Younger Smits eager to forge own basketball identity

The Associated Press file photoPurdue center Isaac Haas (44) stops the drive of Valparaiso center Derrik Smits (21) in the first half of an NCAA college basketball game in West Lafayette, Ind., Dec. 7, 2017.

INDIANAPOLIS - Butler graduate transfer center Derrik Smits said he was too young to remember when his father, Rik Smits, patrolled the paint as the 7-foot-4 starting center for the Indiana Pacers

Rik retired from the NBA before Derrik’s fourth birthday, leaving Derrik to need to watch YouTube videos of highlights of dad’s 12-year career in Indiana.

“He’s been my role model,” Derrik said of his father. “He’s helped me a lot. He’s taught me everything I know, really.”

Derrik took another step toward forging his own basketball identity on Tuesday, accepting an NBA predraft workout invite with the Pacers. Derrik suffered a minor hand injury halfway through the workout and didn’t finish it, but said it was a valuable experience. He said he took part in the workout just to gain feedback from NBA scouts and fully expects to play at Butler next season.

“I would say that I’ve got a lot of work to do,” Derrik said of reaching the NBA level. “I’ve got to get a lot stronger, be more consistent. But I’m proud of where I’m at right now.”

For Derrik, the road to Butler took a turn north. He grew up in Zionsville rooting for the Brad Stevens-coached Butler teams that reached back-to-back NCAA title games in 2010 and 2011 and was offered a scholarship by Stevens to play at Butler. But when Stevens left for the Boston Celtics, Derrik wound up at Valparaiso instead to play for Bryce Drew.

After sitting out his first year at Valpo on a medical redshirt with a foot injury, Derrik dealt with another coaching change when Drew left for Vanderbilt. For the next three seasons with the Crusaders, the 7-1 Derrik split time at center with another 7-footer, Jaume Sorolla.

Last season, with Sorolla sitting out the early part of the year with an injury, Derrik averaged 12.2 points and 5.7 rebounds in 21.8 minutes per game. After earning his undergraduate degree at Valpo as a redshirt junior, Derrik consulted with his dad. Both agreed it was the right time to make a move. Still, Derrik was close to tears when he broke the news to Valpo coach Matt Lottich that he was leaving.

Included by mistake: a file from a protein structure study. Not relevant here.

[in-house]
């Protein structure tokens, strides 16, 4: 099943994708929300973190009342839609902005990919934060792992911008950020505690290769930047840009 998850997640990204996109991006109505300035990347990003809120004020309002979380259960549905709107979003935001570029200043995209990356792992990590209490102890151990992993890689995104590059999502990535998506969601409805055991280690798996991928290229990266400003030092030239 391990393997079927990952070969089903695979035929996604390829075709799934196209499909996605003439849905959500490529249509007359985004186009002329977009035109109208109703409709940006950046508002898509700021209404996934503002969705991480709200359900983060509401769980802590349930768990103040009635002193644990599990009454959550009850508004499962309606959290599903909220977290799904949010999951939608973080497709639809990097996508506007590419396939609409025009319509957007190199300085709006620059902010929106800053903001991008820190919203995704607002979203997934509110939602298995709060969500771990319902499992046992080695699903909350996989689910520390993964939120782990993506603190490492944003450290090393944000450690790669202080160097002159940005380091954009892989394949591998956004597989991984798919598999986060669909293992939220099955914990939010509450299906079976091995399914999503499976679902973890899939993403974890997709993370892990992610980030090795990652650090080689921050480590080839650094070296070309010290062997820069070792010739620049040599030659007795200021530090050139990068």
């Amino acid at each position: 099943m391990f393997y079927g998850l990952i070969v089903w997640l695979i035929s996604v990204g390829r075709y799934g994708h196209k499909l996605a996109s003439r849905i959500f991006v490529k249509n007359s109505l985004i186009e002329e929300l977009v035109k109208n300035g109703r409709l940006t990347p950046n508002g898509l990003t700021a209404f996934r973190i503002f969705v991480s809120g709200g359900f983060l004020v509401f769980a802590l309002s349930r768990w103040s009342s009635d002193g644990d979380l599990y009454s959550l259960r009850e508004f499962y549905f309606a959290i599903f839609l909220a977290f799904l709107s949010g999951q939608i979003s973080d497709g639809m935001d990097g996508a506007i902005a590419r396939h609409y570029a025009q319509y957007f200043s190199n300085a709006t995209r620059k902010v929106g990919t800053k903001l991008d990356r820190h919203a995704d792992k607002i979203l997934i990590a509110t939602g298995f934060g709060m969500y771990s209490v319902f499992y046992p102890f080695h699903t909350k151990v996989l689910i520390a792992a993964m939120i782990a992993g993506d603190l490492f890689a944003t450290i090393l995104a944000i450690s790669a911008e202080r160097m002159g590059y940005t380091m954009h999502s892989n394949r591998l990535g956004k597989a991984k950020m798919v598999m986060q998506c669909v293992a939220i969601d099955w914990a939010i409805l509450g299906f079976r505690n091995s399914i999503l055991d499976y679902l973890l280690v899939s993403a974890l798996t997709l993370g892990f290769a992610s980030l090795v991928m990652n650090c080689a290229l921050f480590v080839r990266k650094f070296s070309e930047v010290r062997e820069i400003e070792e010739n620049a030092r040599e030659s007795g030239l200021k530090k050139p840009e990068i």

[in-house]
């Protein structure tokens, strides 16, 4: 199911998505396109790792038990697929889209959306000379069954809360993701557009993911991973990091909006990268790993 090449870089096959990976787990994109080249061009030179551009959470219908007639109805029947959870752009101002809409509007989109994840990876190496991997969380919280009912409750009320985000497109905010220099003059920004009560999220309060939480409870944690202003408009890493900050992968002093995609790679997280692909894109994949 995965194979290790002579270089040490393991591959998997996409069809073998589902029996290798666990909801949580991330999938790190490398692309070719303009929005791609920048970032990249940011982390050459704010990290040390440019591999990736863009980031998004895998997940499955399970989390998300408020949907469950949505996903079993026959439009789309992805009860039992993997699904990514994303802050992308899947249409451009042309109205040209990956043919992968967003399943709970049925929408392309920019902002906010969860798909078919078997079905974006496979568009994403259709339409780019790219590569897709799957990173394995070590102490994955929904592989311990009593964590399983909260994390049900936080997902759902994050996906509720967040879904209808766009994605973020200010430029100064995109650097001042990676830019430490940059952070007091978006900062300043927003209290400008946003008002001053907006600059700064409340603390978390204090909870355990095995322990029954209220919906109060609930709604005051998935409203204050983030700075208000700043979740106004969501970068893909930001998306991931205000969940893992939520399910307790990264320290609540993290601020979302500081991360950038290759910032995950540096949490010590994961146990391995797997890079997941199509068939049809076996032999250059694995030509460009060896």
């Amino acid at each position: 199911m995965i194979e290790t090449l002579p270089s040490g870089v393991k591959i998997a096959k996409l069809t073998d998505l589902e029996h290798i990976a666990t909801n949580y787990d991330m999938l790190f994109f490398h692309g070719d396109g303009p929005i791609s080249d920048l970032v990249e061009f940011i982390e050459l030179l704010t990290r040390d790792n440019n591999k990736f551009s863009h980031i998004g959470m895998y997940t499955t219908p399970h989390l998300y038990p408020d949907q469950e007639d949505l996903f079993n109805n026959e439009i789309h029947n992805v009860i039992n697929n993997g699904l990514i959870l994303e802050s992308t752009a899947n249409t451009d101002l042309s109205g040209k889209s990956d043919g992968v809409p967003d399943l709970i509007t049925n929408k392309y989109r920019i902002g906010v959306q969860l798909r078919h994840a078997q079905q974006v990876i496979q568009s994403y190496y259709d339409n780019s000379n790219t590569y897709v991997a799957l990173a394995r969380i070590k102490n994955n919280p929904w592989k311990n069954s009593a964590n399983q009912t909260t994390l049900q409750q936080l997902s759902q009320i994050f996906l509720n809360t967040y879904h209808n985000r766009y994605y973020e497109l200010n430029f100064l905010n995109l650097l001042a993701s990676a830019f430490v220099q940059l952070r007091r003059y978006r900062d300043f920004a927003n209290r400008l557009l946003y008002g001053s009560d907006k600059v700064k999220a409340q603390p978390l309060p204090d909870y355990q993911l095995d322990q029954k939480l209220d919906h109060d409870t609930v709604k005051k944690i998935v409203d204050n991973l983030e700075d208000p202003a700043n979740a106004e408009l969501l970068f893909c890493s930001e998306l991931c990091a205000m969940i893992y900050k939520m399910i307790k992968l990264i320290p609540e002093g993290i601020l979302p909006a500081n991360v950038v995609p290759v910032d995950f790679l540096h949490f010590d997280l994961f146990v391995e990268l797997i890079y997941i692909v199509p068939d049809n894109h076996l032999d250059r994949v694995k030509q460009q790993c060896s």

The timing to return to Butler was perfect. The Bulldogs had just lost their starting center, Joey Brunk, as a grad transfer to Indiana. Second-year Butler coach LaVall Jordan saw the same traits in Derrik that Stevens did.

“I liked what he told me and all the coaching staff made big a push for me, so it made me feel at home,” Derrik said.

Rik said he’s proud of what his son has been able to accomplish in his college basketball career, given some of the bumps along the way. Rik described himself as a hands-on basketball dad, coaching his son in youth basketball, middle school and even through high school.

“For a couple of years, just kind of helped out in practice,” Rik said. “So I was there. Kind of hands-on, he was being a typical teenager didn’t always pay attention to dad, did his own thing, which was OK.”

But Rik said his son displayed an excellent work ethic last offseason and that has extended into this offseason.

“He’s had a lot of things given to him, which is probably my fault because I kind of spoiled him a little bit here and there,” Rik said. “But now he realizes you’ve got to work for what you want to get, and he’s definitely putting in the work now.”

Rik didn’t have much handed to him when he arrived at small Marist College in Poughkeepsie, N.Y., from the Netherlands. He was taken second overall in the NBA draft by the Pacers in 1988 and in 12 seasons scored 12,871 career points and grabbed 5,277 rebounds to earn the nickname “The Dunkin’ Dutchman.”

Rik moved from Zionsville to Cave Creek, Ariz., two years ago but still owns his home in Zionsville and plans to return there to watch his son play next season. He said he thinks his son will benefit from the move from the Missouri Valley to the Big East Conference, where he will be exposed to facing nationally ranked programs like Villanova, Marquette and Xavier.

“When he plays better competition, he plays better, when there are more bigger guys,” Rik said. “I was the same way, I always hated playing against the 6-7, 6-8 guys, I always did much better against 7-footers, bigger guys.”

Rik agreed with his son’s assessment on what he needs to do to improve to get to the NBA.

“He’s a pretty good low post scorer from the block, he’s a good passer but his rebounding needs to be more consistent, defense more consistent,” Rik said. “And then, bring back his outside shooting. He’s definitely capable of it but he just hasn’t done it in so long, coach didn’t want him to, that his confidence is down a little bit. But hopefully this summer, we’ll get a lot of shooting in or he’ll get a lot of shooting in and it will come back.”